Applying to work in the UK from outside the EEA

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When applying to work in the UK from outside the European Economic Area, there are a number of rules that you have to remember in terms of getting a work permit. The UK immigration and work system is based around collecting points, and is divided into different specialist levels. While you can visit the UK to look for work under a temporary visa, you’ll need a work permit and working visa if you are going to be able to hold down a job. There are several different levels of work, which include high value investors and entrepreneurs, as well as skilled workers and temporary workers.

UK from outside the EEA
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For high value, or Tier 1 workers, you’ll need to already have a considerable level of income and money to invest in the UK; this only applies to a relatively small number of people, and typically involves those looking to set up businesses and work within the UK as part of an extension of an already successful career. There is currently a limit of 1,000 new people able to enter the UK under this scheme from April 2013 to April 2014.

A much larger number of people come under Tier 2, or skilled worker categories, which involve applying and then being offered a job by an employer that can sponsor your work permit. Skilled workers can be specialists in their field, ministers of religion, sportspeople, and individuals moving from another branch of a company. There’s currently a limit of 20,700 people per year who can qualify under Tier 2 as workers that earn less than £152,100 a year.

Skilled workers need to prove their worth for the UK if they’re going to be accepted for long term positions - this means scoring 70 points as part of the UK Border Agency’s points based system. Most of these points come from your potential employer providing a certificate of sponsorship that enables you to qualify for a work permit; you can also gain points through your English language skills and maintenance funds.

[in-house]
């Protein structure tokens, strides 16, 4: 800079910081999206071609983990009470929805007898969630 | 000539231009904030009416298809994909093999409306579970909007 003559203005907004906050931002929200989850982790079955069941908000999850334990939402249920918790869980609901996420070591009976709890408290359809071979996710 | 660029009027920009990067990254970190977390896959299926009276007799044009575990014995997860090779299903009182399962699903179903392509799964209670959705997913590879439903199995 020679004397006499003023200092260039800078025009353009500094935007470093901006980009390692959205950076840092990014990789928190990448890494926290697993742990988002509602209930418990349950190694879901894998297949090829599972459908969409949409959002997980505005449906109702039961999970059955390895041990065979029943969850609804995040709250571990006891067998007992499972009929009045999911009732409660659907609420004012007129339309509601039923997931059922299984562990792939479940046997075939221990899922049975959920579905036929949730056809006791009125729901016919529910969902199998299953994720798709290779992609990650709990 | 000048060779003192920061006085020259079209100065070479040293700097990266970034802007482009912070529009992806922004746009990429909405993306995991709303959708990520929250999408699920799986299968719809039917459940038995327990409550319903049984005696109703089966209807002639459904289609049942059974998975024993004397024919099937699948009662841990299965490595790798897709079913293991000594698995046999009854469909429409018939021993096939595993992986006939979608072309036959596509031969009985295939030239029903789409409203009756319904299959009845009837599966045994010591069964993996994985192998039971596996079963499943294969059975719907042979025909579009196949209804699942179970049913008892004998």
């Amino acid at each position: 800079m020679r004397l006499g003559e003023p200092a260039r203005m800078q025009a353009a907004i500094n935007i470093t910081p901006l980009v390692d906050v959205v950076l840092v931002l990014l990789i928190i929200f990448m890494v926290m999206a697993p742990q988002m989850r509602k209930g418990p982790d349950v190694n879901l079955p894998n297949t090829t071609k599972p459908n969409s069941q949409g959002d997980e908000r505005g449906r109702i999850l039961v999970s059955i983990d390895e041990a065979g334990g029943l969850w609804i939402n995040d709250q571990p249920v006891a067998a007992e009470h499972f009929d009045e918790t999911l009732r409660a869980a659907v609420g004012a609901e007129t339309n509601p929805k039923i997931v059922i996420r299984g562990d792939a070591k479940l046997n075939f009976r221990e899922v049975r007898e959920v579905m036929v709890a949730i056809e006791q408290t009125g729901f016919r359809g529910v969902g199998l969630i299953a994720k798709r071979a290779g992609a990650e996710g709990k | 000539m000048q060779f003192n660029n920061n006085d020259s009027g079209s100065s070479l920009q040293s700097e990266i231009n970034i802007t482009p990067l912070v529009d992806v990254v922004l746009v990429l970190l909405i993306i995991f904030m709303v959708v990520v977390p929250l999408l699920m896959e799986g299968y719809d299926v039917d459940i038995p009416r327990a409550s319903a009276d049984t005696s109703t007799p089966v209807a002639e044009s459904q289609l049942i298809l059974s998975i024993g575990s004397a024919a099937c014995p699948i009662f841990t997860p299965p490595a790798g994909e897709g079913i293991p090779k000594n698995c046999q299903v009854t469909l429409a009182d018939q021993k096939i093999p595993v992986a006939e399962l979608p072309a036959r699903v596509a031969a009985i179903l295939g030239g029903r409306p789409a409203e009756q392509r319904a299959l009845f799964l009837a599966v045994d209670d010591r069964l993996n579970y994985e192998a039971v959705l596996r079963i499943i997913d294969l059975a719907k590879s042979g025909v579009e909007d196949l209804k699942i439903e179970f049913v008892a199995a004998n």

If you’re applying to work in the UK with a view to eventually settling, you’ll have to be resident in the UK for five years in a row. In most cases, your initial work permit will last for 3 years and 1 month, and can be renewed up to 6 years. Getting residency status means proving that you are still a valuable asset for your employer.

Temporary Work

When applying to work in the UK on a temporary basis, which might include being part of a creative or sporting project, or part of a youth mobility scheme, you can usually expect to receive a visa of 12 months, or one that’s fixed to a certain contract. Youth mobility schemes typically involve young people from outside the EEA working as au pairs on a part time basis.

Other Issues

Applying for and then receiving work in the UK is dependent on being able to meet the terms of a work permit and visa, even if you’ve been offered a job. It’s your employer’s responsibility to ensure that your sponsorship certificate is ready on time, and yours to have full paperwork identifying yourself. If you’re applying to work and then bring your family with you, they’ll need to be classed as dependents, and tied to your work permit. Any children over the age of 18 will have to apply for their own work permit and visa, however.

Author Bio

Sarah is a freelance writer who’s recently been covering employment and immigration. If you’re looking for advice on finding work in the UK, she recommends consulting the Hales Group.

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